Plus a guy stitches up his own cut-open cheek. How awesome was that?
I liked Little Miss Sunshine but thought it was far from perfect too. I’m surprised it’s a best picture nominee, although I haven’t seen any of the other nominees. I have, however, decided to try to get over my hatred of Leonardo DiCaprio and see the Departed since tons of people are recommending it to me.
I think I’m with you on V for Vendetta as well. It had a lot of great elements and lot of visual stuff I really liked but, at the same time, there were things that didn’t quite flow, the action sequence that’s supposed to be the climax was pretty tame and I think it’s editing has a lot to do with that. Then again, just the slow-motion thing alone would probably have killed it for me. The big exciting showdown shouldn’t be some “look at the cheesy thing our graphics guys can do with the knives” demo.
I like Pan’s Labyrinth better now than I did as I was leaving the theater. This is an issue with compiling a top 10 list, as your feelings of a movie tend to change with time. A lot of the movies on my top 10 are movies that I remember vividly, whereas many of the movies that didn’t make the cut were instantly forgotten. I think that says something important about a movie. Pan’s Labyrinth definitely appears to have legs in that respect.
And you’re totally right about the sound design in Pan’s Labyrinth. It is great. Also, as you mentioned, the parallels between the two storylines – the fantasy world and the “real” world – are pretty neat. However, the fantasy world wasn’t featured nearly as much as I was expecting. Which is a shame, because as you noticed, the “real” world storyline wasn’t quite as interesting (though it was still good).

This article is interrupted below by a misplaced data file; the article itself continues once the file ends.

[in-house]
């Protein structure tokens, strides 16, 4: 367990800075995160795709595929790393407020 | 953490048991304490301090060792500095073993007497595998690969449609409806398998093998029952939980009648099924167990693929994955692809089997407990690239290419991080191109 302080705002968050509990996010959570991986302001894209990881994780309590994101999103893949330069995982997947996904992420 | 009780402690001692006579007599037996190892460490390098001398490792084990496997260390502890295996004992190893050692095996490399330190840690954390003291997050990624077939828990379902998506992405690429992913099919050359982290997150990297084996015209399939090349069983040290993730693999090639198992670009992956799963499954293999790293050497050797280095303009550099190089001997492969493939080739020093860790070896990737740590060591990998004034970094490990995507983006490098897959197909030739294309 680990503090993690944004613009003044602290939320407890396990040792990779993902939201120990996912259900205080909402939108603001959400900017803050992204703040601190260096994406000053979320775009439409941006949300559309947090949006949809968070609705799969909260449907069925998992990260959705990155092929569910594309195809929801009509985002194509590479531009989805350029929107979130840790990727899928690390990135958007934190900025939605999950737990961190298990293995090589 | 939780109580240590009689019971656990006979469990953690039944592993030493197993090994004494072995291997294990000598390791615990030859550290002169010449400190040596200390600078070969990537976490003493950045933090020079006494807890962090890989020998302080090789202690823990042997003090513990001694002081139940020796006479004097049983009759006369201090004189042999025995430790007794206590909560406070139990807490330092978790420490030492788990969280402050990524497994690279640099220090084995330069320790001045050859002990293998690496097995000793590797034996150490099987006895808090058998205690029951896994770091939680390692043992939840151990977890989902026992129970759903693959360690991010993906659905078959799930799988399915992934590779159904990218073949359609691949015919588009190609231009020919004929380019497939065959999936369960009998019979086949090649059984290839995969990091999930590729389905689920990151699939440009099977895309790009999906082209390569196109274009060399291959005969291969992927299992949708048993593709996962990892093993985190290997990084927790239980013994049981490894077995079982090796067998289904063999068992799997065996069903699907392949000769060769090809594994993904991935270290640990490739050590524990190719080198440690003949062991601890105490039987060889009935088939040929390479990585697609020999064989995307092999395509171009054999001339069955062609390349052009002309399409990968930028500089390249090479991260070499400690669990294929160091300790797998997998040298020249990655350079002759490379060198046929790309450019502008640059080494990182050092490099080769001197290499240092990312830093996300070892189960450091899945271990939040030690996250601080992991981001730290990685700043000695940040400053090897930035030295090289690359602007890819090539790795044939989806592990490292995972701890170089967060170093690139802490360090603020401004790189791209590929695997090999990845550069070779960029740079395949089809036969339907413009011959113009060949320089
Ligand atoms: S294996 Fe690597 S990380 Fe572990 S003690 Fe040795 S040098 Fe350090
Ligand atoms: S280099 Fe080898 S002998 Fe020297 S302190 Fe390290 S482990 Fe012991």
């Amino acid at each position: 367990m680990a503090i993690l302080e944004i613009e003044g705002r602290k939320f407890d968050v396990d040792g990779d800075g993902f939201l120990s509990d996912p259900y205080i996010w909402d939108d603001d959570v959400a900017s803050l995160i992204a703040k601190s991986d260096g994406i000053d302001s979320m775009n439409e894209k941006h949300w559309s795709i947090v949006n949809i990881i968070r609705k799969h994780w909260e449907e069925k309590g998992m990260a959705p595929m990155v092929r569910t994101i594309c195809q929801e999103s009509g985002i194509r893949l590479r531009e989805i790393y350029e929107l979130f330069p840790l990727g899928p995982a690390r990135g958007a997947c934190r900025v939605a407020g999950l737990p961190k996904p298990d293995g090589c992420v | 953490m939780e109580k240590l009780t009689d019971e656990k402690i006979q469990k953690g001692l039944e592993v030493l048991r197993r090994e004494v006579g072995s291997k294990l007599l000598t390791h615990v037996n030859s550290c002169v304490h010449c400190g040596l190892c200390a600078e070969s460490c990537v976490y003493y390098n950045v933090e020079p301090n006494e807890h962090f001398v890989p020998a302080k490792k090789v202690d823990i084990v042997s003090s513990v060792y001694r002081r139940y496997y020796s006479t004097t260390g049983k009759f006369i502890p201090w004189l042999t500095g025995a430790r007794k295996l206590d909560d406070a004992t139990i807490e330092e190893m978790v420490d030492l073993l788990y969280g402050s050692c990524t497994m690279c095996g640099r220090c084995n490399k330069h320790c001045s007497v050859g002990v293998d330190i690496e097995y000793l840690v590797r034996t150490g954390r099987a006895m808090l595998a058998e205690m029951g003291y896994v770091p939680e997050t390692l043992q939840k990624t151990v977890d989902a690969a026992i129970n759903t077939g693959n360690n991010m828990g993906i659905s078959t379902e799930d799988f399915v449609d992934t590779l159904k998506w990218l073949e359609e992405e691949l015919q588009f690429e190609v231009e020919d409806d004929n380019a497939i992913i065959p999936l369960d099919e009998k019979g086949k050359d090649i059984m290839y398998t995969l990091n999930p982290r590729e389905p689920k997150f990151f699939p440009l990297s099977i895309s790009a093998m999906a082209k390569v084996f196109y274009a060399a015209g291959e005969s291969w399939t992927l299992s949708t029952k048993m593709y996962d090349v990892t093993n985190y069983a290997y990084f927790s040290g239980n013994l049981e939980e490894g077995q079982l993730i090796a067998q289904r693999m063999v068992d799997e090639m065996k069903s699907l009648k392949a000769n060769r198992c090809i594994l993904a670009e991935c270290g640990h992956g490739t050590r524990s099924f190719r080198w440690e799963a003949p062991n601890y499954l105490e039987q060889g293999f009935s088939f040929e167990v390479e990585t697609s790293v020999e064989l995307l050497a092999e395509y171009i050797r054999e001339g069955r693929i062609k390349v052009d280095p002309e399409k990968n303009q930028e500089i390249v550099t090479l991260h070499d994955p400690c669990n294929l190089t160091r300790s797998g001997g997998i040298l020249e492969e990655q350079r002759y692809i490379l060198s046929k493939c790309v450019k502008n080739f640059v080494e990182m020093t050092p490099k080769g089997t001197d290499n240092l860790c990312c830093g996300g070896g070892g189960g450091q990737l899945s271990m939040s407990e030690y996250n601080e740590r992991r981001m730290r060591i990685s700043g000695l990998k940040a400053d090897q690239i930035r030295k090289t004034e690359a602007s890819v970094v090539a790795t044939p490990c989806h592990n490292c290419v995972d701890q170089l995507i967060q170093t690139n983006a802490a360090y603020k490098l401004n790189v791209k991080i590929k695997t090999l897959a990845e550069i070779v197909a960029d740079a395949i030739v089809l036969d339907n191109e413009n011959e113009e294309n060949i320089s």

And I’m with you on the finale action sequence for V for Vendetta. It’s one of those sequences that’s edited with quick cuts and swirly slow motion. When Ridley Scott does it in Gladiator, it seems to underscore the chaotic nature of battle. In V for Vendetta, it seems like they were just cheating. “Ok, we’ve got V in a situation where he has to take a out a bunch of armed men. How the hell are we going to do this? We’ll just have to make a bunch of quick cuts, confuse the viewer, and make them think that such a thing is possible.” Seriously, I think it’s much more impressive when an action scene is done with a wide shot and no cuts (i.e. the side-scroller hallway battle in Oldboy).
I have that problem with movies too. Sometimes it goes the other way. I’ll think a movie’s good initially, leaving the theatre, but after thinking about it for a little while, decide I don’t really like it, or catch it again later when it hits TV and wonder what I thought was so great about it in the first place.
I know I’ve gushed about it before but that side-scrolling hallway battle scene in Oldboy is AMAZING.